Down at East Hampton's Three Mile Harbor, already mentioned about 100 times in S.D. posts about clams and oysters and the like, I've long eyed the lush clumps of Salicornia. This stalky succulent thrives in the salt marshes at water's edge, and now, at long last, I've been turned onto a great new recipe for Pickled Seabeans. Seabean is just one of the common names for these somewhat other-worldly sprouts. But Glasswort or Pickleweed would be a harder sell, don't you think?
Out in Seattle I met a very fine fellow, Langdon Cook: forager extraordinaire, author of Fat of the Land, and enthusiastic celebrator of nature's bounty.
Fresh salicornia has made appearances in ritzy fish dishes we've enjoyed in la belle France. I've occasionally snapped off a stem or two for a crunchy little chew on seaside missions for a while but I'd never been 100% sure this was indeed what I thought it was. Nor did I know what I might exactly do with it.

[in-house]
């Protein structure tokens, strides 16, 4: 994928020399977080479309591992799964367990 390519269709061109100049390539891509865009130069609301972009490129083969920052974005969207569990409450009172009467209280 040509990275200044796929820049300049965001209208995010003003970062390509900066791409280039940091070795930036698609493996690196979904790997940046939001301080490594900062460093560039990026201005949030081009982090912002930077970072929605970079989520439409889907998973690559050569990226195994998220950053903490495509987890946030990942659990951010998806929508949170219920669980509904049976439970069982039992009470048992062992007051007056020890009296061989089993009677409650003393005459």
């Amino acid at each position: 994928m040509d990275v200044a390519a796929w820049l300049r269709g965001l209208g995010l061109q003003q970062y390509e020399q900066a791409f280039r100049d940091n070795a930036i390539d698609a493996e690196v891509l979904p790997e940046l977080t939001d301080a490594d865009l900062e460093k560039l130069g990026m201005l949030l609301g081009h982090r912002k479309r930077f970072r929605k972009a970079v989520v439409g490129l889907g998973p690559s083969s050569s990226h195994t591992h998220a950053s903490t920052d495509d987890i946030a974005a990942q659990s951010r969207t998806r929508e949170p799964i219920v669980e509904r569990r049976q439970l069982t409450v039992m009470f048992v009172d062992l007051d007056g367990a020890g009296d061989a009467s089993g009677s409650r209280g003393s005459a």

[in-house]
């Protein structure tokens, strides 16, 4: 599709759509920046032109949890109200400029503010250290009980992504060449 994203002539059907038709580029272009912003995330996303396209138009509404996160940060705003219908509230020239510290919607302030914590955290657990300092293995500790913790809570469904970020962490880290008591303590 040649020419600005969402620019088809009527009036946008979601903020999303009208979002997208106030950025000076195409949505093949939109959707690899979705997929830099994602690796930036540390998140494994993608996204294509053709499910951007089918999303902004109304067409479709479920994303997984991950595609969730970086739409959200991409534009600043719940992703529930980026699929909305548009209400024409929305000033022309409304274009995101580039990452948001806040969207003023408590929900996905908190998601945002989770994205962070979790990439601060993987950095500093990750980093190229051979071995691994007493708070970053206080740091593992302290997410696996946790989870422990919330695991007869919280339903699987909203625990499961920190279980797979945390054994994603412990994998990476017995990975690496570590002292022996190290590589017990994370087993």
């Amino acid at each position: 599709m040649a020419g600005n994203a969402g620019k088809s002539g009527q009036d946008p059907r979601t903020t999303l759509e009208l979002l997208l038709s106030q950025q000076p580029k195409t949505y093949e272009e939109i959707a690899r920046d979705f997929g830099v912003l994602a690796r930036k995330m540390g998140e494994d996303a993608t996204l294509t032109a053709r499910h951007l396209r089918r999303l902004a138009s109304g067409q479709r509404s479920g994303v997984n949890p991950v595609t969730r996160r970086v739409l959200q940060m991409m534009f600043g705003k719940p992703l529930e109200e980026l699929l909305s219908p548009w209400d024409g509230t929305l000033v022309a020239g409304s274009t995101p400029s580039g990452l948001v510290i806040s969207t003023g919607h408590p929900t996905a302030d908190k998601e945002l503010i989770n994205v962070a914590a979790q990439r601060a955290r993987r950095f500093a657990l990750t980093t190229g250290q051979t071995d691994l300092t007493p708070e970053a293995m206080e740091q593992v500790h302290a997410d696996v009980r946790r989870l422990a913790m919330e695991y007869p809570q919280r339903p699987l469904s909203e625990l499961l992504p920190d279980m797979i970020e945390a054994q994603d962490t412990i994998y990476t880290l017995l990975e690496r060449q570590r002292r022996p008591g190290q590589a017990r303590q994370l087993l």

Imagine my joy when Langdon's Fat of the Land blog unlocked Salicornia's mysteries. An exotic new food just waiting for my harvest. A wonderful recipe to preserve them, great for gift giving. No one's ever heard of it but it sounds and looks really good. Pickled Seabeans are right down my alley, that's for sure.
Easy to gather, a simple pickle process and you're done. Here's the path to the harbor, the beans in the marsh, the pickling in progress and the final product. These fine youths wandered over to see what the old guy was up to, poking around and taking pictures. Budding food buffs who were also members of their school's photography club, we had a most pleasant chat. Just doing my part to educate the youth of America.
Lovely to look at, hand-gathered and home-canned, these crisp bold stalks unite our favorite flavors — imagine a clove of garlic surfing a briny wave shot through with sparks of hot pepper. Expect Pickled Seabeans to provide that extra je ne sais quoi with my fish dishes here on out.